Here’s the latest from Joe Guzzardi, who writes “Double the fun,” looking at one famous doubleheader every Saturday.
On Memorial Day, 1962 the transplanted Dodgers playing in Los Angeles returned to New York for the first time since the team left Brooklyn in 1957 to play a three game series against the woebegone New York Mets.
In an effort to fill up the disintegrating Polo Grounds with new fans, the Mets had loaded the roster with ex-Brooklyn heroes including Don Zimmer, Clem Labine, Charlie Neal, Joe Pignatano and Gil Hodges.
The effort to lure fans succeeded. The Mets drew nearly one million rabid rooters, many of whom soon crowed about the new franchise: “I’ve been a Mets fan all my life.”
For the May 30 double dip 55,704 Metropolitans’ rooters jammed the Polo Grounds to watch their beloved team take on their cross country rivals.
On paper, it didn’t figure to be much of a contest. The Mets, eventual losers of 120 games, are considered by most to be the worst team in modern baseball history. The Dodgers won 101 games and finished one game behind the National League pennant winning San Francisco Giants.
Unsurprisingly, since we are talking about the Mets, there’s a story behind the two New York starting pitchers. The Mets were the only team in baseball to ever have two players with identical names, Bob Miller. Naturally that led to considerable confusion.
To complicate matters even further, the Millers roomed together. Their teammates decided simply to call them “Lefty” Bob Miller and “Righty” Bob Miller. Manager Casey Stengel, for reasons known only to him, called “Righty” Bob Miller “Nelson”
In any event, “Righty” Bob, who faced the Dodgers that afternoon, lost his first 12 starts until on the next to the last day of the season, he notched a win against the Chicago Cubs.
As for Hook, since he earned a mechanical engineering degree from Northwestern University but notched only had a 12-34 record during his three Mets’ seasons, Stengel joked: “Hook can explain a curve ball but he can’t throw one.”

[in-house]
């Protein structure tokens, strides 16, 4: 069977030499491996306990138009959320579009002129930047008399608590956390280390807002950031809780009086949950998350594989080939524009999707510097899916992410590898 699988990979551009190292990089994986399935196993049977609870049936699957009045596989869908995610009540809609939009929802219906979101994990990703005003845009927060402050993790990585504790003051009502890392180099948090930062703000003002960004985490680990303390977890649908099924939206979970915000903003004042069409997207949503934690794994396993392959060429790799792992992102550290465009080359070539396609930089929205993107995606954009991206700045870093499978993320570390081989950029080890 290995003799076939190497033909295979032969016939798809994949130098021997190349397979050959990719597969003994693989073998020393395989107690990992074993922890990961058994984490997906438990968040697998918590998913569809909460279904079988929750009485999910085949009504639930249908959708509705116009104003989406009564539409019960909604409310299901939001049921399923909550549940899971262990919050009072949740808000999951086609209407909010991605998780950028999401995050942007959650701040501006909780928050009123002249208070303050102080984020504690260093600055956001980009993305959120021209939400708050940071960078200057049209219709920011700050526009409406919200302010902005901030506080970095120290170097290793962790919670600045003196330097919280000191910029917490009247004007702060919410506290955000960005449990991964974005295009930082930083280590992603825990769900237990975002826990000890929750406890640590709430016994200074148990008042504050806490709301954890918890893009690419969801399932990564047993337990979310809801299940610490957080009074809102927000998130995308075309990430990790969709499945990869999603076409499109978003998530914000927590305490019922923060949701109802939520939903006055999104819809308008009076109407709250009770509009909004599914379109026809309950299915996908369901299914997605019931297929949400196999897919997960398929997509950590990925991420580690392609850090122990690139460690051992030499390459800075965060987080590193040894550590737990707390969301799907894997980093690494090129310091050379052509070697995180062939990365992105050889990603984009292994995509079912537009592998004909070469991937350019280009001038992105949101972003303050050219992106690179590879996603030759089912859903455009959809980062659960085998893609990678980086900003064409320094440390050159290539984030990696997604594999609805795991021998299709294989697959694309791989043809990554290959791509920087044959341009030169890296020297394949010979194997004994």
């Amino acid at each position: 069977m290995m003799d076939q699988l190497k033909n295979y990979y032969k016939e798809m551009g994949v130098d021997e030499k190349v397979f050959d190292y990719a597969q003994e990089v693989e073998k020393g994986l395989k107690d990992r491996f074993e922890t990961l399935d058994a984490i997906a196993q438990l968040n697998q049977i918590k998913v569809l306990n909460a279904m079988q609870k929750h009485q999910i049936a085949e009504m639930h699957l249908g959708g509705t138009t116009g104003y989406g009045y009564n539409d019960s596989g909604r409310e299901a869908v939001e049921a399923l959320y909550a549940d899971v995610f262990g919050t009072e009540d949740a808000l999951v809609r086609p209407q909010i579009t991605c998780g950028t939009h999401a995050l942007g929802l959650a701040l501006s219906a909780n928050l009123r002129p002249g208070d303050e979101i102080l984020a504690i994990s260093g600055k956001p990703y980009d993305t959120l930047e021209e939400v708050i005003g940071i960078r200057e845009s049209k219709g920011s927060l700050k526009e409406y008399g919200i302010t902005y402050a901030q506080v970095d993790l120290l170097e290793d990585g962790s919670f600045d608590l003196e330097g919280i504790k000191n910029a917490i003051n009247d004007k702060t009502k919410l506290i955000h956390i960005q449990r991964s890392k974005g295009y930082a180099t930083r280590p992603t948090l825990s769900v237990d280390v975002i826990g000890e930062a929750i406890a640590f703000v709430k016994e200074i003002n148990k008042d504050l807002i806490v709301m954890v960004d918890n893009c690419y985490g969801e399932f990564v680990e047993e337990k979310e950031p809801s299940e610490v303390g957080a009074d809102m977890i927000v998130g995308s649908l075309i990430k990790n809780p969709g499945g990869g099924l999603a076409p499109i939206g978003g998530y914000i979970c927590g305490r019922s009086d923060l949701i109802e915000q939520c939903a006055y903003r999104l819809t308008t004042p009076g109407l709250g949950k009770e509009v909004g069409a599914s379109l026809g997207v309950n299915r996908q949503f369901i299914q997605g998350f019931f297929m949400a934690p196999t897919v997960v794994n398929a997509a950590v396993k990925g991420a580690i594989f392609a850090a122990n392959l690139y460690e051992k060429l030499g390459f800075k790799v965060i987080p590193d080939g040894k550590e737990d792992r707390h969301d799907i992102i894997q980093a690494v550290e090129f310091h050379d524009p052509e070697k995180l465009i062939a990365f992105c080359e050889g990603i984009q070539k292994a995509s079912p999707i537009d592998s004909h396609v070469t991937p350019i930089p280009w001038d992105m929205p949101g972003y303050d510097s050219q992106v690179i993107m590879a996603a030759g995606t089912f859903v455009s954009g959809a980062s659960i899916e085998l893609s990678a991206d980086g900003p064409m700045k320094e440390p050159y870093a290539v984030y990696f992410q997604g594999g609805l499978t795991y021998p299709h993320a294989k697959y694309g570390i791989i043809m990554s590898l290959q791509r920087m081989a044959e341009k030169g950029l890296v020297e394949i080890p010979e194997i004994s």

In the first game, Koufax was fortunate that the Dodgers spotted him a 10-0 lead through the top of the fourth. The 1962 Koufax hadn’t yet hit his Hall of Fame stride. Although Koufax struck out 10, the Mets battered him for 13 hits and six earned runs before succumbing 13-6.
To the immense delight of the crowd, one of the runs came off the bat of Brooklyn favorite Hodges when he homered in the fourth.
The nightcap was closer. The Mets shelled Podres, knocking him out in the seventh inning after he gave up five earned runs. The Mets outhit the Dodgers 9-5 including two more home runs by Hodges. Nevertheless, the Mets lost, 6-5.
For the season, the Mets went 2-16 against the Dodgers and fared only slightly better against the San Francisco Giants, 4-14. The Mets did however manage to break even against the Chicago Cubs, 9-9. The Cubs lost 103 games to finish in ninth place, ahead of only the Mets.
Although other professional sports teams have had more barren seasons, the Mets remain the benchmark for failure.
Yet the Mets remain synonymous with futility probably because they had players like Miller, Hook and of course Marvelous Marv Throneberry who, by the way, tapped a weak grounder to shortstop in his pinch hit and lone plate appearance that afternoon.
Joe Guzzardi belongs to the Society for American Baseball Research, as well as the Internet Baseball Writers Association of America. Email him at firstname.lastname@example.org